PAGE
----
Justice! Brody, Dillon, other claims bills advance in House

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Listening to stories of “horrific” injuries, a House panel Friday approved a series of claims bills that included two top priorities of Senate President Mike Haridopolos and a proposal that could cost a Lee County hospital system more than $30 million, reports Jim Saunders of the News Service of Florida.

In all, the House Civil Justice Subcommittee approved 16 bills that could force state and local governments to pay claims because of issues such as police cars slamming into other vehicles, people suffering injuries in public hospitals and the wrongful imprisonment of a man for 27 years.

The highest-profile bill would lead to Broward County resident Eric Brody receiving a $10.75 million settlement for debilitating injuries he suffered in a 1998 car crash with a Broward sheriff’s deputy.

Haridopolos, R-Merritt Island, has championed Brody’s case, which spurred a long-running legal and lobbying battle that involved his family, the sheriff’s office and an insurer. The Senate approved a claims bill for Brody on the first day of this year’s legislative session, and the House panel Friday voted 11-1 for a similar measure (HB 445).

Eric Brody, who suffered brain damage in the crash, watched the subcommittee meeting from a wheelchair at the front of the room, with his parents and attorney nearby. The settlement would pay for round-the-clock care and therapy.

“It will put an end to 14 years of struggling, 14 years of fighting,” Brody’s father, Chuck, said after the vote.

The House version of the Brody bill, however, differs from the Senate version because it would place a $400,000 limit on how much of the money could go to legal and lobbying fees. But Lance Block, the family’s longtime attorney, downplayed the difference after the subcommittee vote.

“This case is about Eric, and the fees are secondary,” Block said.

The House panel also approved another Haridopolos priority to pay $1.35 million to William Dillon, who spent 27 years in prison after being wrongfully convicted of killing a man in 1981 in Brevard County.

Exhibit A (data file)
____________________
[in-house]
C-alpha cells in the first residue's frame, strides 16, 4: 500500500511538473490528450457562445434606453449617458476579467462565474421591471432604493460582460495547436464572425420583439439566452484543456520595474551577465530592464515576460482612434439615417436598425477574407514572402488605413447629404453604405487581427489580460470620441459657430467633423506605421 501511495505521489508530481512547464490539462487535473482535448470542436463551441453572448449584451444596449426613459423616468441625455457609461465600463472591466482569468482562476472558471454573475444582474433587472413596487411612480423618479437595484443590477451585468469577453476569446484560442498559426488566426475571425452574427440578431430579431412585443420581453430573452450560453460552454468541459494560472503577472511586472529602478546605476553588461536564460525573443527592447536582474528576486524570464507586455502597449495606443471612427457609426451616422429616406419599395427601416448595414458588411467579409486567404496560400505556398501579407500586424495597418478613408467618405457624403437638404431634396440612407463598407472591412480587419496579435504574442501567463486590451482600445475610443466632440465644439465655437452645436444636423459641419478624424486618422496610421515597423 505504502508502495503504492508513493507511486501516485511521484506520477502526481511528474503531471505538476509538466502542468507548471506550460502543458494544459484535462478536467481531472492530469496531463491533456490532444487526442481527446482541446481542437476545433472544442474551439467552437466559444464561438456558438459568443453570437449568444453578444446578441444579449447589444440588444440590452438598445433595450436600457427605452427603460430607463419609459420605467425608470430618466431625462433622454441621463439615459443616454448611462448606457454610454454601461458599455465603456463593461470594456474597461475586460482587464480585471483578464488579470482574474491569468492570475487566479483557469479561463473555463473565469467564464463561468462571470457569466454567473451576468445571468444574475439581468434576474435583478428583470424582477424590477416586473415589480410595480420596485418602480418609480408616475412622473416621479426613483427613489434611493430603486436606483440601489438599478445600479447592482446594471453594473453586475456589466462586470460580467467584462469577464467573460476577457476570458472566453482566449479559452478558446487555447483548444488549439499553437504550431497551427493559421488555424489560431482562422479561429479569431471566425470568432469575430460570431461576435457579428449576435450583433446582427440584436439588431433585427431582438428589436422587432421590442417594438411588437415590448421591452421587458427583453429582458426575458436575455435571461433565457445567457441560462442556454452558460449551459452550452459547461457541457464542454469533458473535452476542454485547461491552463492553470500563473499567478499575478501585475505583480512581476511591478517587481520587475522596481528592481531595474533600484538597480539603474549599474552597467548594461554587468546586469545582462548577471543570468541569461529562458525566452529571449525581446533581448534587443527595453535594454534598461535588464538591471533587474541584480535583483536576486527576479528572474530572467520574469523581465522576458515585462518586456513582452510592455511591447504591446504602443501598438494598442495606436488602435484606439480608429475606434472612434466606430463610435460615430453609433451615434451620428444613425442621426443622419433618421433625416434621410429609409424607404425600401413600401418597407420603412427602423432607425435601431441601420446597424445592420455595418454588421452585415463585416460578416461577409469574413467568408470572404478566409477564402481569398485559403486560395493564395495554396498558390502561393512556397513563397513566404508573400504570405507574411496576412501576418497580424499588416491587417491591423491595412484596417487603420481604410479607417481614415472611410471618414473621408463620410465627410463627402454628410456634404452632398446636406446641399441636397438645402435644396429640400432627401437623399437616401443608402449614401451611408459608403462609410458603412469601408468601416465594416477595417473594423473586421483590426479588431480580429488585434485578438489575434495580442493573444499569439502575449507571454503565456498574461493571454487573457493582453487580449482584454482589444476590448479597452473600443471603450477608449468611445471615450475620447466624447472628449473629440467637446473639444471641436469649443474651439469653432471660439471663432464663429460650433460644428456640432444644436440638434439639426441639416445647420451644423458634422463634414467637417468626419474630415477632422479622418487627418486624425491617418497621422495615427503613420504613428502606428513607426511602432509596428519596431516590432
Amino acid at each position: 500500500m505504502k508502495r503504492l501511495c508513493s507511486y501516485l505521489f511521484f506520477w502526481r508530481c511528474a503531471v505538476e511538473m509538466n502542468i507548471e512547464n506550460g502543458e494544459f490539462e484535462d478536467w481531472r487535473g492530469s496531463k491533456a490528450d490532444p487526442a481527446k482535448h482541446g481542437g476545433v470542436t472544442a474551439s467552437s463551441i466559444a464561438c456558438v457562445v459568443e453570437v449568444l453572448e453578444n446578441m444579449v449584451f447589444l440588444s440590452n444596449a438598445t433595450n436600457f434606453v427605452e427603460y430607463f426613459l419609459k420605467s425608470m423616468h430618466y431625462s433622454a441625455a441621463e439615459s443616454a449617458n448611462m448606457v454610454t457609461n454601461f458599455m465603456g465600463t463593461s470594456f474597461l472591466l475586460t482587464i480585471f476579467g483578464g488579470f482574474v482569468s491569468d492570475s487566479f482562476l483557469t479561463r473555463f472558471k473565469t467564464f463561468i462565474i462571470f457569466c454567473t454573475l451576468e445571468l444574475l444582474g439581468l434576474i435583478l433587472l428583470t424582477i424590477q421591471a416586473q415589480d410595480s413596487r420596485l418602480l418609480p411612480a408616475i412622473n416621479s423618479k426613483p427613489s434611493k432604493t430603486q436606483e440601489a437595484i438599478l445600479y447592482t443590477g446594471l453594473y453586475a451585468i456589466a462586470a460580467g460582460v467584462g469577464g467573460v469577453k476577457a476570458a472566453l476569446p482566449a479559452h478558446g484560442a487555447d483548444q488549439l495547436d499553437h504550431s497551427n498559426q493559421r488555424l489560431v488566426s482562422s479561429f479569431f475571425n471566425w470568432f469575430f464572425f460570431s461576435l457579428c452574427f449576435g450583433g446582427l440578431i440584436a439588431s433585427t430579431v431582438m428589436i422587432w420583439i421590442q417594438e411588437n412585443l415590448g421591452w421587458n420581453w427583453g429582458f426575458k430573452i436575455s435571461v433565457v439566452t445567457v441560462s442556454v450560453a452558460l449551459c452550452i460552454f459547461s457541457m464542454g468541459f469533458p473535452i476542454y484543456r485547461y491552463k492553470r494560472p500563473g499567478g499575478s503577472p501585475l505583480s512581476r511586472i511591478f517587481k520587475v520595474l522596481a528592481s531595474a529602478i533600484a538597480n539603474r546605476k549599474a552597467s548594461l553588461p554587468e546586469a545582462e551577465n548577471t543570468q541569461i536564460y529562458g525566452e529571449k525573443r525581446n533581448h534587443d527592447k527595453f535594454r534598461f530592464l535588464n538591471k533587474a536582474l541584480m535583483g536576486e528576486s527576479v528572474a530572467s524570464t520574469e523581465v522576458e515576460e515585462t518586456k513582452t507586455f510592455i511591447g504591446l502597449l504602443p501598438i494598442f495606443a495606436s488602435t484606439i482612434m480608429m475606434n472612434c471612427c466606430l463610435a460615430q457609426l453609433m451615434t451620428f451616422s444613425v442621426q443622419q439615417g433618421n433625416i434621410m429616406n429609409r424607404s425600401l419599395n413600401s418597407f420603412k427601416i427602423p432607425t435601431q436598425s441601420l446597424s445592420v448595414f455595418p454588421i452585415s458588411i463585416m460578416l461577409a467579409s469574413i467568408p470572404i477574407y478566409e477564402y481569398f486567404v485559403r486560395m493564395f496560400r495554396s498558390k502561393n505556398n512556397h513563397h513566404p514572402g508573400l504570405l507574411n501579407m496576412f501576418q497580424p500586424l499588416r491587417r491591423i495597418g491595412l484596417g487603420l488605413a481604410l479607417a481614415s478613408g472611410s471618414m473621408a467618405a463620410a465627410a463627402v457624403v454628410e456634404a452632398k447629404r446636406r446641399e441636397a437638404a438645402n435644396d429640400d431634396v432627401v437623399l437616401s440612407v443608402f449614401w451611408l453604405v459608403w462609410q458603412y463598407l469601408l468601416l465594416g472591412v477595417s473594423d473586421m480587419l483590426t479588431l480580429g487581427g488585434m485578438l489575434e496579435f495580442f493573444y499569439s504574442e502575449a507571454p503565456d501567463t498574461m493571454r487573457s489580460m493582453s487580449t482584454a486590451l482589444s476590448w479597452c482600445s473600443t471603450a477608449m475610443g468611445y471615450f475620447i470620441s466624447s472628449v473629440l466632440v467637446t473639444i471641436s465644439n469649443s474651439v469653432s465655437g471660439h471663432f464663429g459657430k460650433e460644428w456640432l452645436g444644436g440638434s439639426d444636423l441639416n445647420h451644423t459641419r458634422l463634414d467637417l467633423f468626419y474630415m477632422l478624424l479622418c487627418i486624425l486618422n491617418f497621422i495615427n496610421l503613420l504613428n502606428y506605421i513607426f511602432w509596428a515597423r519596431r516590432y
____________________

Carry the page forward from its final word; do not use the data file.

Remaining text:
Rep. Steve Crisafulli, a Merritt Island Republican who is sponsoring the House version (HB 141), said a DNA test in the case helped exonerate Dillon.

“I think this is ultimately about righting a wrong,” Crisafulli said before the subcommittee voted 11-0 to approve the bill.

Perhaps the most-controversial bill approved Friday would force the public Lee Memorial Health System to pay nearly $31 million related to the 1997 birth of a child who suffers from cerebral palsy. Mac Stipanovich, a lobbyist for Lee Memorial, said the proposal would be the largest claims bill in Florida history.

The parents of Aaron Edwards, now 14, successfully sued the hospital, arguing that the negligence of hospital employees during labor and delivery caused the cerebral palsy. The teen watched from a wheelchair as the subcommittee voted 12-1 to approve the bill (HB 965).

Mitzi Roden, who is Aaron Edwards’ mother, pleaded for lawmakers to approve the bill, saying the money would help get her son 24-hour-a-day care that he needs.

“I love my son more than life itself,” Roden said. “I do everything for him. I feed him, I bathe him, lift him.”

But Stipanovich called the proposed amount in the bill “off the charts” and disputed that Lee Memorial was at fault for the boy’s injuries.